Barcelona has a literary calling. It’s worth remembering that it’s the capital of Spanish-language publishing and the beating heart of publishing in Catalan. It’s literary role isn’t limited to the book industry, however. It also holds a distinguished position in the literary geography of the western world.
The Publishers’ Guild of Catalonia (GEC) brings together 279 publishers who put out more than 30,000 titles each year. The industry is now facing the challenges of the economic crisis, the new global market, the technological revolution and a shift in reading habits: challenges that seem perfectly manageable for an industry backed by five centuries of history.
Nothing ventured, nothing gained. Barcelona, a publishing lab since time immemorial, is accustomed to risk because it has always had to defend itself with its own means. More companies and new projects are needed. The more diverse a habitat, the longer it endures.
The Kosmopolis festival, which focuses on literary creation in all of its forms, has been a part of Barcelona’s rich panorama of specialised industry events – BCNegra, Món Llibre, Setmana de la Poesia and Barcelona Novel·la Històrica – since 2002.
Thanks to the experience accumulated with the International Parliament of Writers, in 2006 PEN Català helped create a network of cities to serve as refuges for writers persecuted in their own countries. This host programme, developed with the support of the Barcelona City Council and the Catalan Government, is an important element in the city’s bid to become a UNESCO City of Literature.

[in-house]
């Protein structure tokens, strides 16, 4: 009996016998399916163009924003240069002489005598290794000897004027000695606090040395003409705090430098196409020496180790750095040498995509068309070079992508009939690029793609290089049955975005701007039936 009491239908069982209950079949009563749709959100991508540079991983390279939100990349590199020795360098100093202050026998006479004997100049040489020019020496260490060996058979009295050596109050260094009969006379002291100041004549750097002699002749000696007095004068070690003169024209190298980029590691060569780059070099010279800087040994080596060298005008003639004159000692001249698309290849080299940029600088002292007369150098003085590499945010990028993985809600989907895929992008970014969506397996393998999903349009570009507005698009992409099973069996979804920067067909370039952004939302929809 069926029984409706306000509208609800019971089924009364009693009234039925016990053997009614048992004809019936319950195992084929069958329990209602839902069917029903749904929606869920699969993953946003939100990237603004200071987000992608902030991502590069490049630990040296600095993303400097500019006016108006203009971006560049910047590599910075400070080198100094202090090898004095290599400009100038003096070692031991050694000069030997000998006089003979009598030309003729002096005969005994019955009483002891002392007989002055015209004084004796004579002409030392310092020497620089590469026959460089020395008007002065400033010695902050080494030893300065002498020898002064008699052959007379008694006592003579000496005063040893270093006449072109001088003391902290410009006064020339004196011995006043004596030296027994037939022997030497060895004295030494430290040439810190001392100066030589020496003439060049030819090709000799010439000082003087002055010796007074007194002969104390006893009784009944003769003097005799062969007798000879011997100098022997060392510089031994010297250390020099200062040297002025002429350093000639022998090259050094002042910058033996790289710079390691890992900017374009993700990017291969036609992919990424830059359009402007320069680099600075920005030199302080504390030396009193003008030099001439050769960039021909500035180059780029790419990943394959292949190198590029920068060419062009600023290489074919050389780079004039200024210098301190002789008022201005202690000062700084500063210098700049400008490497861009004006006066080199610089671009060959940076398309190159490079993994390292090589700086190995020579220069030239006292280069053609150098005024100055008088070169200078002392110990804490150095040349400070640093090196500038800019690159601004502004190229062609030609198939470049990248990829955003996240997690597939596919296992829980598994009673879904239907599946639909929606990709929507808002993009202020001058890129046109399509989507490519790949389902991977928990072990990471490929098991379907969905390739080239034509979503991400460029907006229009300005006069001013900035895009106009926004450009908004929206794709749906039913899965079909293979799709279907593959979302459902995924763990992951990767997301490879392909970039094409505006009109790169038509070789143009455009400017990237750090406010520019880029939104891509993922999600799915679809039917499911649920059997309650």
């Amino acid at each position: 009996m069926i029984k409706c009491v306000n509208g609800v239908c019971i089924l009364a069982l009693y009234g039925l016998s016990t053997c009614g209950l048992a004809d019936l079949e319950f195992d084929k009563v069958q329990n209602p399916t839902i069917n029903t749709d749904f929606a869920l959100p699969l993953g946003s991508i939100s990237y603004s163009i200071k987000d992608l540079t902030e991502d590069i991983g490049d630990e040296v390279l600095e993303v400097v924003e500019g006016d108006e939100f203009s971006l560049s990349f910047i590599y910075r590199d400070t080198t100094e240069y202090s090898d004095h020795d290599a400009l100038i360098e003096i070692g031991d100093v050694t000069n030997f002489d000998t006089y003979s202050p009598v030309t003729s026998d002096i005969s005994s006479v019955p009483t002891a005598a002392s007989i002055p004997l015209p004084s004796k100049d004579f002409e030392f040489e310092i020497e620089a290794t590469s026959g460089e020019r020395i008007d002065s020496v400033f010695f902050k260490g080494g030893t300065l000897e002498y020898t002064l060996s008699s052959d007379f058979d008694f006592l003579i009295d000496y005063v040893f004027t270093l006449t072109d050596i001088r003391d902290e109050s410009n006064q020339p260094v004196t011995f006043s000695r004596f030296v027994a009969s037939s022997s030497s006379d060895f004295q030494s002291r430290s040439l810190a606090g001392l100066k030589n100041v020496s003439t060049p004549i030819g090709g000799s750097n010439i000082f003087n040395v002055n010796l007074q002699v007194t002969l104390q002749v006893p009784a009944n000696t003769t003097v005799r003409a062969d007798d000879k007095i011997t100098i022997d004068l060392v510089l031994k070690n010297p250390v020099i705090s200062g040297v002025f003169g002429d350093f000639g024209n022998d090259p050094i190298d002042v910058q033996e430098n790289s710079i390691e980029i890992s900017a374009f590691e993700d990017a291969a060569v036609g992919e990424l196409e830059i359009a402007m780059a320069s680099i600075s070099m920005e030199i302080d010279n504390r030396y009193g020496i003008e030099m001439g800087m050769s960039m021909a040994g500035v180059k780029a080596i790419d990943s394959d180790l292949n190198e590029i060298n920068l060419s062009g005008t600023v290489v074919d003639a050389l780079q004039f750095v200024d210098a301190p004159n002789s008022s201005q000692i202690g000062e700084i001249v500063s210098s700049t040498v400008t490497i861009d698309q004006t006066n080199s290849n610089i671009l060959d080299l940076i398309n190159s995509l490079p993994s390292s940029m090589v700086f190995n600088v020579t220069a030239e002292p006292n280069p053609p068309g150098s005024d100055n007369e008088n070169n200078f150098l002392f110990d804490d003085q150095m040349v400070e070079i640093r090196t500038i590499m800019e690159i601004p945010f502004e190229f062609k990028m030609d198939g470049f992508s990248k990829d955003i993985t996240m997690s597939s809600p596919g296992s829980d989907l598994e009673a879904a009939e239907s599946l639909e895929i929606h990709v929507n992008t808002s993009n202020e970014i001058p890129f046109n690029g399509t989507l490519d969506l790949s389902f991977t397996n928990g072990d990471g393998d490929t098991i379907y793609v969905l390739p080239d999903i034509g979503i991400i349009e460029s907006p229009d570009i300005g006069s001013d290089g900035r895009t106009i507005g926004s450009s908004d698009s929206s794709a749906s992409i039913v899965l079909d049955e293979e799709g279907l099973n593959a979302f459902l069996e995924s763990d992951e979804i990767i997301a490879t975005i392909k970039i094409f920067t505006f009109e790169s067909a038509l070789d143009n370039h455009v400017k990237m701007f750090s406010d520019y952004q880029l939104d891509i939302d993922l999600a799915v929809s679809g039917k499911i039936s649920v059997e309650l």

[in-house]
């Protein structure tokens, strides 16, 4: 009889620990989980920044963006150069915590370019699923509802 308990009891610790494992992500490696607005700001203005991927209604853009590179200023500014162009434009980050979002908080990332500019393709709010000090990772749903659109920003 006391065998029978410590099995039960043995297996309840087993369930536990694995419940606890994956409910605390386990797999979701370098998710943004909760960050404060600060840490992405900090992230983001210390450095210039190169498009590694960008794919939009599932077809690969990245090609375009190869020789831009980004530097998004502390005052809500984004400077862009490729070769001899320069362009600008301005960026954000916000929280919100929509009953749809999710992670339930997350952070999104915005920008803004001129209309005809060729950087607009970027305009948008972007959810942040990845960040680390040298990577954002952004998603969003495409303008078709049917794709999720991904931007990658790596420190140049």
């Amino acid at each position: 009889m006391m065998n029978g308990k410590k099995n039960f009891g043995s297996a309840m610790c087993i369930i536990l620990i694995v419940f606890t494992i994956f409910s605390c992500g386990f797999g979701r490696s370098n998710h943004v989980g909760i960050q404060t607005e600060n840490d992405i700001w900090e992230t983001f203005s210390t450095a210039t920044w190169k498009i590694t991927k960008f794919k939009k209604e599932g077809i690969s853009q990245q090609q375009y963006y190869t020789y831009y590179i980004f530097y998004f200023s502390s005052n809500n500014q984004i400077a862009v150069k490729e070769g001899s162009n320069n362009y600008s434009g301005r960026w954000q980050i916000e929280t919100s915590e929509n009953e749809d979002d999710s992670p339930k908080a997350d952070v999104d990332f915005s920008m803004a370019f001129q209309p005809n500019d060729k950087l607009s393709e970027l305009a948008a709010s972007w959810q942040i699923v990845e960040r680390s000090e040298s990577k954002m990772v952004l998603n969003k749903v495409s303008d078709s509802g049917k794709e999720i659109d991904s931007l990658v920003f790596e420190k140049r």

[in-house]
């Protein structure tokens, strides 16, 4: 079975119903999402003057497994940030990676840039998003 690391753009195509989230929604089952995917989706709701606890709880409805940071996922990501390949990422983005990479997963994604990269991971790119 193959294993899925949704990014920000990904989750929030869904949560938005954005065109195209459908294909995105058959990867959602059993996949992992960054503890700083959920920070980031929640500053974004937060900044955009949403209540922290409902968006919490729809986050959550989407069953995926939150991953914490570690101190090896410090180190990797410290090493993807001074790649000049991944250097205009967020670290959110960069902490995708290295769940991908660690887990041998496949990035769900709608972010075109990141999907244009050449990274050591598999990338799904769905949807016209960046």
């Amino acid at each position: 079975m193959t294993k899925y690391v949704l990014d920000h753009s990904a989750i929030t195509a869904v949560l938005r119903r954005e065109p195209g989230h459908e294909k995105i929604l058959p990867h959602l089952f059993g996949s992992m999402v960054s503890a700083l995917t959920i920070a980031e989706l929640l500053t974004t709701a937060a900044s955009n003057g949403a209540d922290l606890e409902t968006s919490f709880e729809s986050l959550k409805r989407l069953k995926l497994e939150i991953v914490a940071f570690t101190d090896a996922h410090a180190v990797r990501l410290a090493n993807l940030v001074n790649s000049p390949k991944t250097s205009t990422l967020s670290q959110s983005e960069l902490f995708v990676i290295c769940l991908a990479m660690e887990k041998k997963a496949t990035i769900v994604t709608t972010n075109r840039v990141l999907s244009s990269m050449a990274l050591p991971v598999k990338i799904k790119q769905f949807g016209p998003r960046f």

The municipal network of libraries is one of Barcelona’s strongest selling points in its candidacy as a UNESCO City of Literature, and it has formed a central part of the project since its outset.
Barcelona is the setting and the protagonist of a host of literary works, so much so that imaginary worlds come alive when a reader walks through its streets for the first time, or when a local returns to a place after having read a novel that is set there.
Perhaps the single most astonishing thing about St. Jordi’s day is that it gets hundreds of thousands of people to browse and buy books. The fact that printed matter, the decline or disappearance of which has been declared inevitable so many times, should still hold such fascination for an entire country – albeit on just one day – suggests that books still have a role to play.
Vil·la Joana in Vallvidrera, currently under restoration, will once again open its doors to the public in the spring of 2016 as a museum on the city’s literary heritage, with a strong focus on the great Catalan poet Jacint Verdaguer, and as a meeting place for different groups in the world of literature.
One of the duties of a city’s institutions is to make the invisible visible. In other words, to make the people aware of their intangible heritage, highlighting it in a tangible way. Symbolic history, therefore, has to be set in motion alongside economic, social, political and urban history.